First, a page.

AMD vs. Intel-Assessing Their New Strategies: A Study In Contrasts

Over the next few years we are going to see something we don’t see that often.  Two companies in the same market on two very different paths.  AMD will be focused like a laser on traditional PC and Server markets but adapting to the new loads and tasks that both are being tossed in.  Intel, in contrast, will be expanding massively to drones, IoT, and Automotive each of which has massive, but as yet, unrealized potential for firms in their class.  

Now typically when AMD and Intel run at each other AMD is massively disadvantaged but with Intel’s shift in focus they won’t be chasing Intel but a small part of the company and the part that won’t have the greatest interest.   The end result is that AMD has the best shot they have had since the early part of last decade to take large chunks of share, but Intel has a shot of getting on the ground floor of sever markets which could end up being larger than PCs have ever been.  

So who will win?


Looking back at the race toward mobile; both AMD and Intel became distracted by Qualcomm’s early success and tried to pivot.  AMD really lacked the resources and, by the time they were forced to try to pivot, they had already sold off their mobile resources to Qualcomm so this caused them to lose focus and change CEOs several times.   Intel spent billions in a largely unsuccessful effort to challenge Qualcomm and, by the time they had a viable solution, the mobile market had dropped into decline and Qualcomm was struggling against even lower priced alternatives.  Intel didn’t need to compete with Qualcomm but the firms, mostly out of Asia, that were giving Qualcomm grief. 

In hind sight neither company was successful and both companies should have far more quickly realized they were on the wrong path.   The take away for AMD was that they simply didn’t, and don’t, have the resources to pivot to brand new markets and, for Intel, it isn’t how much you spend it is whether you spend enough and whether the goal is worthwhile.  In the latter case going from a high margin part to a low margin part would have made even success likely look like a disaster.  They needed to change the mobile market to one where relatively high margin parts could prevail.  That would have meant rather than supporting Apple, they have to displace them and they never seriously considered that outcome.  

Reminds me a bit of Japan in the WWII, the only way to win was to eliminate the US Manufacturing base and they couldn’t get there.  Like Japan in that war, in this last battle both firms should have realized they didn’t have a path to success.  Actually, AMD’s CEO at the start of this, did realize that and he was booted by his board as a result. 

It does amaze me that when a CEO is booted and a board later realizes they were wrong, they never seem to bring the wronged CEO back.   One of the reasons being a CEO often really sucks.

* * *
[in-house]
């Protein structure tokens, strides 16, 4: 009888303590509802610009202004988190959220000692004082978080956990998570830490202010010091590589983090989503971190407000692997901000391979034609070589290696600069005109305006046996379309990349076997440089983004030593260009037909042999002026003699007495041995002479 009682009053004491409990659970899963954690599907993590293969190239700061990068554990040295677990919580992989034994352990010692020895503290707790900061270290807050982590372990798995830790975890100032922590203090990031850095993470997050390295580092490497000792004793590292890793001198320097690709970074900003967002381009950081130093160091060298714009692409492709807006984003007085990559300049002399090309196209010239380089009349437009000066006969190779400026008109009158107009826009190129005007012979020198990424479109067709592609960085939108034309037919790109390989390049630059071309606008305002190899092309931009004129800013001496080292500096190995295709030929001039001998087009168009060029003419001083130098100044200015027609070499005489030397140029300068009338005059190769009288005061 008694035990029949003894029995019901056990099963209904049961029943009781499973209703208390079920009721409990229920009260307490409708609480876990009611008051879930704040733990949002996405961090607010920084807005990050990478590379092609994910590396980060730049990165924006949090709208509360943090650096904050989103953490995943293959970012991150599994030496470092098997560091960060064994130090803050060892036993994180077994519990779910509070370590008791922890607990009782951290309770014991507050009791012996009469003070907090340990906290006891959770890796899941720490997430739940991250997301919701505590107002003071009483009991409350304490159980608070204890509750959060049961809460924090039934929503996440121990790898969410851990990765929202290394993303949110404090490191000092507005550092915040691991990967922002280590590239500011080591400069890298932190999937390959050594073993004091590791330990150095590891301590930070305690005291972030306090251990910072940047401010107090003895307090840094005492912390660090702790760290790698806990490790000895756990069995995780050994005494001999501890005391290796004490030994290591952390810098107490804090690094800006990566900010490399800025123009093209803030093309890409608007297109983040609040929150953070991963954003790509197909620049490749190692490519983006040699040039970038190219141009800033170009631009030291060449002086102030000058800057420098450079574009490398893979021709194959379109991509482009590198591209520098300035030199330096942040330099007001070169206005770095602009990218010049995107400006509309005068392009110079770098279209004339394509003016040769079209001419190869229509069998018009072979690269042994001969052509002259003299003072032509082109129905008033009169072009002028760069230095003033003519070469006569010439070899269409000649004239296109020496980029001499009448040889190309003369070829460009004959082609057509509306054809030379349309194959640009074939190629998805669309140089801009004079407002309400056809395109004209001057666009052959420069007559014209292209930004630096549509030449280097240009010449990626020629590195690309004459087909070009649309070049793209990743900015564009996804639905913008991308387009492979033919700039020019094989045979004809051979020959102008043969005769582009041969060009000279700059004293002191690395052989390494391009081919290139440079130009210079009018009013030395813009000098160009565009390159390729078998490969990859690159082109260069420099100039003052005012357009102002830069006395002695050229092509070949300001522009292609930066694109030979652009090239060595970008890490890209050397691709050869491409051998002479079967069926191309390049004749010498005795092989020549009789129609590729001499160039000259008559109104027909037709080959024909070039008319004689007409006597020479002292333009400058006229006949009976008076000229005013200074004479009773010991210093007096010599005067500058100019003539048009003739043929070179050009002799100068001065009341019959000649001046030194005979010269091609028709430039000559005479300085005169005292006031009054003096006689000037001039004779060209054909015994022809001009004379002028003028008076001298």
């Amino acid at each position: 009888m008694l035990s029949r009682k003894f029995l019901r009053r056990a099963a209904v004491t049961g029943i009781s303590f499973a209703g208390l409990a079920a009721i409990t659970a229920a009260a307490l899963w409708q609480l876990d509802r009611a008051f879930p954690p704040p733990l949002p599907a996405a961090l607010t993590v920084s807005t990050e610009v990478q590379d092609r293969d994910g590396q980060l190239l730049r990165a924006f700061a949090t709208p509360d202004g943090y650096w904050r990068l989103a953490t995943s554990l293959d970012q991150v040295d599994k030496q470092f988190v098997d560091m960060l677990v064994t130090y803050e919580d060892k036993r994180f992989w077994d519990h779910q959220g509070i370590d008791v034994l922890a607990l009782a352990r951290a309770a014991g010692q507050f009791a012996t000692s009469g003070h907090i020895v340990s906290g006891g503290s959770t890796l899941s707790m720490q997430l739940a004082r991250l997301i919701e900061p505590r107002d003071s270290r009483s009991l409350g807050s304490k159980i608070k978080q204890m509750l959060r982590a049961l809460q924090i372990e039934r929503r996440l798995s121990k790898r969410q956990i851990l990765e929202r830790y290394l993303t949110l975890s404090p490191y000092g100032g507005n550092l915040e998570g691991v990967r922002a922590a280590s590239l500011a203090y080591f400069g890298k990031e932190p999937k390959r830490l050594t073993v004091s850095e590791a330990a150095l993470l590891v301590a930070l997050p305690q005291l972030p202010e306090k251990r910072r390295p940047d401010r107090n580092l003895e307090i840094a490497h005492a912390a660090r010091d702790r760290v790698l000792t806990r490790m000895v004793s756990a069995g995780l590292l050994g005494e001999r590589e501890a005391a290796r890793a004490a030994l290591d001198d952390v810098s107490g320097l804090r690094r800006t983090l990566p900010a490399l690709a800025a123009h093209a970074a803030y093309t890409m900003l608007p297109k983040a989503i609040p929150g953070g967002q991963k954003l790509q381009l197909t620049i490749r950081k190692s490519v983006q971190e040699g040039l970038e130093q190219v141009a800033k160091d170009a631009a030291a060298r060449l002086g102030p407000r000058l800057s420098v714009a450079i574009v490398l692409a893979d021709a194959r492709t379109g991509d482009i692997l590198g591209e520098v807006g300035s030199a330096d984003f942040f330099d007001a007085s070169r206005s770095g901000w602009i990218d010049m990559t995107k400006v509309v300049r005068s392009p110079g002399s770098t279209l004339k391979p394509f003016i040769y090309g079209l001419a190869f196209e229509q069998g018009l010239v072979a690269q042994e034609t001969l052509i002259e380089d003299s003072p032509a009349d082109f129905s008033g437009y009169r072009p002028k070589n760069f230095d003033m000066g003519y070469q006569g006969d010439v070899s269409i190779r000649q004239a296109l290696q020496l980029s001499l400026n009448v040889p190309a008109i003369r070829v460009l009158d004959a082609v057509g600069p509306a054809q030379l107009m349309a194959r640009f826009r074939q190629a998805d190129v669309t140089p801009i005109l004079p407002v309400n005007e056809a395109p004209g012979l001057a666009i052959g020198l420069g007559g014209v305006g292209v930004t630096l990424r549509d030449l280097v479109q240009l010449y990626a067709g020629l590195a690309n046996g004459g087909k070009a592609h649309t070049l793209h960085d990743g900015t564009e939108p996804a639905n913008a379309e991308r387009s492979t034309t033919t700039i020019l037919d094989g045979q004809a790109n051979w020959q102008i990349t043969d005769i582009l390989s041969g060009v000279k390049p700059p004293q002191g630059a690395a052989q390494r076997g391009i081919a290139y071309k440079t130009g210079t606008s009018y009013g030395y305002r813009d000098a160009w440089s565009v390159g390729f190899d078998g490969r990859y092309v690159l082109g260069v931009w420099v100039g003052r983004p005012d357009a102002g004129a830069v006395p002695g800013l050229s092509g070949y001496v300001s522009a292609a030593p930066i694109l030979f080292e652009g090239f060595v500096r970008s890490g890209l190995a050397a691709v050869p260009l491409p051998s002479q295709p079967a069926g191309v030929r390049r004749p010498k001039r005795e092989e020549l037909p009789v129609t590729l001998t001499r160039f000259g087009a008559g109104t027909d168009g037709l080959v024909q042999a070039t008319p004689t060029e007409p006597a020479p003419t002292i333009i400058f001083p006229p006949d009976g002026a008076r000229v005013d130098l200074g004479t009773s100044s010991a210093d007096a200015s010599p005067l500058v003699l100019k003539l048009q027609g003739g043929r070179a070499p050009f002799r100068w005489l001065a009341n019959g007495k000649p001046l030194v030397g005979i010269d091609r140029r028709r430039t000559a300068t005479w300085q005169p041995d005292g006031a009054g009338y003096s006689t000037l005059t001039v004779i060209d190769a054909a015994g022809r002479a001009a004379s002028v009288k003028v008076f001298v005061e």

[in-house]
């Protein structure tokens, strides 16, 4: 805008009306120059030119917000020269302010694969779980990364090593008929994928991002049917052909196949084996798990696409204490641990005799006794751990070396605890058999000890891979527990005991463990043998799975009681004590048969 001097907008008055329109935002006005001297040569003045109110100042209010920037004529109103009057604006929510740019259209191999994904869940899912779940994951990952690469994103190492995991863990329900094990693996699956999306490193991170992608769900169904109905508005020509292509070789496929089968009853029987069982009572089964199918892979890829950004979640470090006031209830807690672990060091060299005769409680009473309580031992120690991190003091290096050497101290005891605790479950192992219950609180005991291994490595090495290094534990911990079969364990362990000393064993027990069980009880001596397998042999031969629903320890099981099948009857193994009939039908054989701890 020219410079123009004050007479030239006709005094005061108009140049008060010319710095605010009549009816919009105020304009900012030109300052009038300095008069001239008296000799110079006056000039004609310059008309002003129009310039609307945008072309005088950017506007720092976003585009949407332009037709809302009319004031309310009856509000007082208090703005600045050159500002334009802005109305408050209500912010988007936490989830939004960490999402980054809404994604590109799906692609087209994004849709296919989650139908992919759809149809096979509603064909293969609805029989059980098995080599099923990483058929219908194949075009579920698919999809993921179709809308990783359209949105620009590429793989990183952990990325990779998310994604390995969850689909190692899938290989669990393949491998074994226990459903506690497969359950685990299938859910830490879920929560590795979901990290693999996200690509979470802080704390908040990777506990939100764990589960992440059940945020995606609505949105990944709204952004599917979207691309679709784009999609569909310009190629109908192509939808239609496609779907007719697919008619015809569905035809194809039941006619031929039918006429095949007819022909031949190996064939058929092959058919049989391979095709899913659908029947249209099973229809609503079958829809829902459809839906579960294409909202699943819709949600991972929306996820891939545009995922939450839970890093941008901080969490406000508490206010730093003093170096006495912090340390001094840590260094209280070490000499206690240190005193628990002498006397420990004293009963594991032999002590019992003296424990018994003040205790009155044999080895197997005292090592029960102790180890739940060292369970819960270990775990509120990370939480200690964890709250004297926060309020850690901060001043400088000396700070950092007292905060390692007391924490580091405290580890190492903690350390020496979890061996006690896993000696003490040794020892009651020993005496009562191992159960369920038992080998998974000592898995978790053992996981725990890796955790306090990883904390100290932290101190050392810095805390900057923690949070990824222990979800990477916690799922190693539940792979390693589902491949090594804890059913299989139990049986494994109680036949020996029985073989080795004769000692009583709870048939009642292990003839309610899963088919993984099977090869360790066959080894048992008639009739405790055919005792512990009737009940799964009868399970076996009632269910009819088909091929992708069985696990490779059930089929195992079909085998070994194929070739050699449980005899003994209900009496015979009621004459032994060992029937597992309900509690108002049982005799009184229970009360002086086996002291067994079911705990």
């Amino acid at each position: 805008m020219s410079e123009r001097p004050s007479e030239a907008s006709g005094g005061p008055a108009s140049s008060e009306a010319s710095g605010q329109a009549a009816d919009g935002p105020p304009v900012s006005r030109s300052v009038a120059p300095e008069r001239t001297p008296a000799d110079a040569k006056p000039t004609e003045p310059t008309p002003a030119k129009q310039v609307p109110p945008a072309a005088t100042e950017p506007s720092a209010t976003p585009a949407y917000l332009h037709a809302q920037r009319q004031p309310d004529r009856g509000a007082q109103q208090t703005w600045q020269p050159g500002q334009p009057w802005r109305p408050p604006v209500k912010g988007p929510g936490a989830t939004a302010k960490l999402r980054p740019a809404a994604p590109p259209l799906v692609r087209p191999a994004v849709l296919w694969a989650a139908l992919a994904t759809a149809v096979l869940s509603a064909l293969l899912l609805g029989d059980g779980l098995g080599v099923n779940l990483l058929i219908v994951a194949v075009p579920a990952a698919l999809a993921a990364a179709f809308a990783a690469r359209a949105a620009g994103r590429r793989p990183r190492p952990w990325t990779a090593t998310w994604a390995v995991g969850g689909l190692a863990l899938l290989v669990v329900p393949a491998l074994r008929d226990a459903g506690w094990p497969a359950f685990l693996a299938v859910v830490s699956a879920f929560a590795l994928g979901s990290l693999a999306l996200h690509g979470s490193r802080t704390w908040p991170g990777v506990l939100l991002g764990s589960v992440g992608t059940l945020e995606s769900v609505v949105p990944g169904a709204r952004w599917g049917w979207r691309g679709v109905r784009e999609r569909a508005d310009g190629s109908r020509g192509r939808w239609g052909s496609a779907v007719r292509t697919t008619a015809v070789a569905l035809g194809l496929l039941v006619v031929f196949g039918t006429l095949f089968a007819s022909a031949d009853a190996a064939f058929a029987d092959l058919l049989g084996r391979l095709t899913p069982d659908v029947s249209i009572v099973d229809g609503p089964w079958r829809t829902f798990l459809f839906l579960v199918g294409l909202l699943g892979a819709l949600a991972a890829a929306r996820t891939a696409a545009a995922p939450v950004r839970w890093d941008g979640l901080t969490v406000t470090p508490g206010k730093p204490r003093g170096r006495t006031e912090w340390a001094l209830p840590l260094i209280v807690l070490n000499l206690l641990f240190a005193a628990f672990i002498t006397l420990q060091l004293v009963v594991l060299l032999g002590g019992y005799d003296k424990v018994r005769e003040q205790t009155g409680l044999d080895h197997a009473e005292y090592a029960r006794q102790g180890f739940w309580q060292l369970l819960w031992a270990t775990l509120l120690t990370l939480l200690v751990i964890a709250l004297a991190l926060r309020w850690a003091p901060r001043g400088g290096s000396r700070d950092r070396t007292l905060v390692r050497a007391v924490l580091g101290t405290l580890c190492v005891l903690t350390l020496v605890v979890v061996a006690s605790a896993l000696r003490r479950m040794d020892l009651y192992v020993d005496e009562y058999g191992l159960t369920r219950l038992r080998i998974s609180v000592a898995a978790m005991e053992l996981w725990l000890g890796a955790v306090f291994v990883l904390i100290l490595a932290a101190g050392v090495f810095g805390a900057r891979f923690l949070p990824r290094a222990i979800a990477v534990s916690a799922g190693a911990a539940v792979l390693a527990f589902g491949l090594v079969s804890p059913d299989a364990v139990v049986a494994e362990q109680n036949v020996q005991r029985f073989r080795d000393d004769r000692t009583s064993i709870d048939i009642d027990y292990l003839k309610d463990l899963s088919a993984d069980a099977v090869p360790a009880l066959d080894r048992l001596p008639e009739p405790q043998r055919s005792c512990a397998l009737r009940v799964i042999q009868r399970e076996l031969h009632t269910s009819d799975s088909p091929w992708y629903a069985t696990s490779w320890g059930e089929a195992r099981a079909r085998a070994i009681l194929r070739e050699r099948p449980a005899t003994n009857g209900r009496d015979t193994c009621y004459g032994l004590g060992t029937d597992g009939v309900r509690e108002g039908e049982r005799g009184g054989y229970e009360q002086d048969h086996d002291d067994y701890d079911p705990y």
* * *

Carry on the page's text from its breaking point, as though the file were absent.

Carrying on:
Why Is This Different?

From AMD’s side they aren’t making this same mistake and instead of making a massive pivot into a new market which they don’t have the resources for they are bringing out Zen.   product redesigned for the market of today but as it relates to PCs and servers.   Instead of pivoting alone they are working to pivot their market to the new loads and given Mobile is weakening this is a far more viable path than chasing Qualcomm.  

Switching to Intel; unlike Mobile which was saturated with ARM solutions; cars, IoT, and drones are still anyone’s game.  These are all young markets that are dominated by the people that make the products not the firms that make the parts.   Automotive is the hardest because it is very established and car makers have “not invented here” badly.  Still NVIDIA has made massive inroads but they also have a massive lead as a result but this is actually, at least for now, a high margin opportunity.  However, while it seems unlikely that smaller vendors will hurt either NVIDIA or Intel like they did Qualcomm, it is more likely the OEMs will go down their own paths creating an offsetting exposure.  This is an area where it is likely NVIDIA Intel should be collaborating and not competing. 

This does seem to be happening with IoT Qualcomm and Intel though their collaboration isn’t getting much ink.    Drones are still largely greenfield though and with big players like Amazon and Facebook planning to deploy tens of thousands of the things this has the potential to be a market similar to servers and I still think that once drones are sorted flying cars won’t be far behind.  (I’m kind of wondering when someone is going to figure this last off and just skip to flying cars).  

Wrapping Up:  Who Will Win?

Unlike most of the times between AMD and Intel, given both are on very different paths, the outcomes aren’t necessarily mutually exclusive.  So if Intel wins in IoT, cars, and/or drones since AMD isn’t there, they really don’t care.  Granted if AMD wins a lot in PCs and servers it will hurt Intel if they haven’t pivoted yet but that will be timing and given AMD is currently nearly out of servers they could grow a lot before Intel felt much pain.   There is at least a path where both could be successful.  

In the end both strategies showcase some learning from the past disaster and, as a result, both have a far greater chance of success.  However, AMD’s path is both more in line with their current skills and has less to do with emerging markets so their risk is lower.   Intel’s is far more complex and there are ton more variables like FAA and DMV regulation to contend with so their risk is far higher.  Then again Intel can take more risk than AMD can balancing this out somewhat.  In the end the only thing we can be sure of is that the next few years will be very interesting for both firms.  

In the end, I think the firm most likely to win will be the one that most accurately assesses both what needs doing and resources doing it.